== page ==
action, as citizens. We will promote the plan on billboards and on TV, which will be
          costly, but worth the money to save the seas. Updates will be made daily via a blog that
          we will create when monitoring the amount of chemicals from the sunscreen in the water.
          The blog will be called Save our Seas, and will be posted on the flyers we handout, as
          well as the billboards, and on TV.
                  To monitor the outcome of the “plan,” we will send out a specialist daily (as well
          as 1 day before the plan starts) into the water to use a special device which will measure
          the amount of chemicals in the water, this will allow us to see, if the chemicals in the
          water are decreasing. The specialist will take the sample back to the lab, and will perform
          this procedure every day for 3 weeks. The results of each days testing will be posted on
          our Save our Seas blog and website.




          Resources-
1. When corals are stressed by changes in conditions such as temperature,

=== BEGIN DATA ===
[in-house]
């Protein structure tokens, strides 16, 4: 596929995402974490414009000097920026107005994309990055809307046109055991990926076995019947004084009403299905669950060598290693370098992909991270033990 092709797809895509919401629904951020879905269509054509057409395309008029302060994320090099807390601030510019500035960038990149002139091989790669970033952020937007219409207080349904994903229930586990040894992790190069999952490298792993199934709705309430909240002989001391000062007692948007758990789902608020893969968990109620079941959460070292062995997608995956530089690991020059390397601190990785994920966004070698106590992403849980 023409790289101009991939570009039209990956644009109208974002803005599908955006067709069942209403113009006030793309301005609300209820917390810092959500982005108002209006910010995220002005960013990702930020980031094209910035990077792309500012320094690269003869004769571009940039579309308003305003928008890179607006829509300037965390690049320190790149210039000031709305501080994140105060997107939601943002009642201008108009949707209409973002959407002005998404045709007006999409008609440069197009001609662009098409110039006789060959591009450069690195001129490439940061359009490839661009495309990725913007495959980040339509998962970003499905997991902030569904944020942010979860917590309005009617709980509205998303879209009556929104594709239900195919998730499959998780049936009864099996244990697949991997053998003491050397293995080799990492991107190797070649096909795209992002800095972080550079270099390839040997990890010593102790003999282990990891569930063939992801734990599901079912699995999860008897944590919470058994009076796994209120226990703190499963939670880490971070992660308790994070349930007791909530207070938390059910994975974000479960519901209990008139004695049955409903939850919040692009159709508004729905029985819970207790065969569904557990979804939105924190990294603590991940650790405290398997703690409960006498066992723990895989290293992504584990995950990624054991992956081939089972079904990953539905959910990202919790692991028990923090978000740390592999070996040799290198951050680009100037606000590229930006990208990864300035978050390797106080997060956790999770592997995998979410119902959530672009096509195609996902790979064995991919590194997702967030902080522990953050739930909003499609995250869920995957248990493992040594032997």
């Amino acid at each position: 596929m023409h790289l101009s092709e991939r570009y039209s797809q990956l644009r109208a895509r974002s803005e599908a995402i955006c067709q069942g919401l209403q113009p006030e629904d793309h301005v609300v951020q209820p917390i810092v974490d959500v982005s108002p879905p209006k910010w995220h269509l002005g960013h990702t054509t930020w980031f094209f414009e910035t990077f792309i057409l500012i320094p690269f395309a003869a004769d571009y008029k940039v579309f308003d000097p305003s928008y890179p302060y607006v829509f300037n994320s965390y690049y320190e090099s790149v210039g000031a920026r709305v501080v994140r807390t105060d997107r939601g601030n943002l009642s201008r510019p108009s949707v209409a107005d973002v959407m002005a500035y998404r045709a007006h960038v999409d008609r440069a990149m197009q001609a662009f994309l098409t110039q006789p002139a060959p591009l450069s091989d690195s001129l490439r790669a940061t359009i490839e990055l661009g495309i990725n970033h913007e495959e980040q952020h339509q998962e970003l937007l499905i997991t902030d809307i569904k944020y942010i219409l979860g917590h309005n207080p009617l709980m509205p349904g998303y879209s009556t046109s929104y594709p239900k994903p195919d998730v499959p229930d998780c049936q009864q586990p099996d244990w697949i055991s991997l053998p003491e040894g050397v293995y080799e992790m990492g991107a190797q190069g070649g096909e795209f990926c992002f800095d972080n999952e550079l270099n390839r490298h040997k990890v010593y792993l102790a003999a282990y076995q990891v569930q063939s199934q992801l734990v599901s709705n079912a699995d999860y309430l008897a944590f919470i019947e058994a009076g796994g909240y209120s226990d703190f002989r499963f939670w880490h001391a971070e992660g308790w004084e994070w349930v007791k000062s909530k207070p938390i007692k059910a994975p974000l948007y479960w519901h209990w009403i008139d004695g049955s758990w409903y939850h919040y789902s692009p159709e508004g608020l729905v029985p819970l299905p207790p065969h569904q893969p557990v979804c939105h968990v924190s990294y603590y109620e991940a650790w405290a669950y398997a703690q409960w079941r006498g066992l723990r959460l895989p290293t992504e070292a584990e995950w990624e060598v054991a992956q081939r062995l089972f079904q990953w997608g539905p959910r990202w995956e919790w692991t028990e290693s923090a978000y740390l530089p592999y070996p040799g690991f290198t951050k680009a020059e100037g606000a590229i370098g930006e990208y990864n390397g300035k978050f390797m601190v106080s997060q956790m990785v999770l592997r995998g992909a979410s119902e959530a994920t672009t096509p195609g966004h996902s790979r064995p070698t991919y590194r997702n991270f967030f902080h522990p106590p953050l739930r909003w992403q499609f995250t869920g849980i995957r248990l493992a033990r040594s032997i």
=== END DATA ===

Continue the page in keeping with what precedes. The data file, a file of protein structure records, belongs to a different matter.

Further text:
light, or nutrients, they expel the symbiotic algae living in their tissues,
causing them to turn completely white . (2011, March 29). Retrieved from
http://oceanservice.noaa.gov/facts/coral_bleach.html
2 . C o r a l . ( 2 0 0 9 ) . R e t r i e v e d f r o m h t t p : / / w w w . t h e f r e e d i c t i o n a r y. c o m / c o r a l
3. How does climate change affect coral reefs? . (n.d.). Retrieved from
http://www1.coseecoastaltrends.net/modules/coral_reefs_and_climate_cha
n g e / h o w _ d o e s _ c l i m a t e _ c h a n g e _ a f f e c t _ c o r a l _ r e e f s / http://terrax.org/teacher/lesson
s/australia/reef/reeffacts.aspx
4. Want to Know it. (2011). What causes coral bleaching . Retrieved from
http://wanttoknowit.com/what -causes-coral-
b l e a c h i n g / http://www.science.org.au/nova/076/076print.htm
5. Zooxanthellae… what's that? . (2008, March 25). Retrieved from
http://oceanservice.noaa.gov/education/kits/corals/coral02_zooxanthellae.
html
6. Global land-ocean temperature index. (n.d.). Retrieved from
http://renewable.cc/wp -content/uploads/2011/04/fig3 -NASA-global-land-
ocean-temperatures.jpg
7. Coral bleaching and global warming: The rising threat . (n.d.).
Retrieved from http://sitemaker.umich.edu/section6group1/final paper

				
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posted:9/16/2012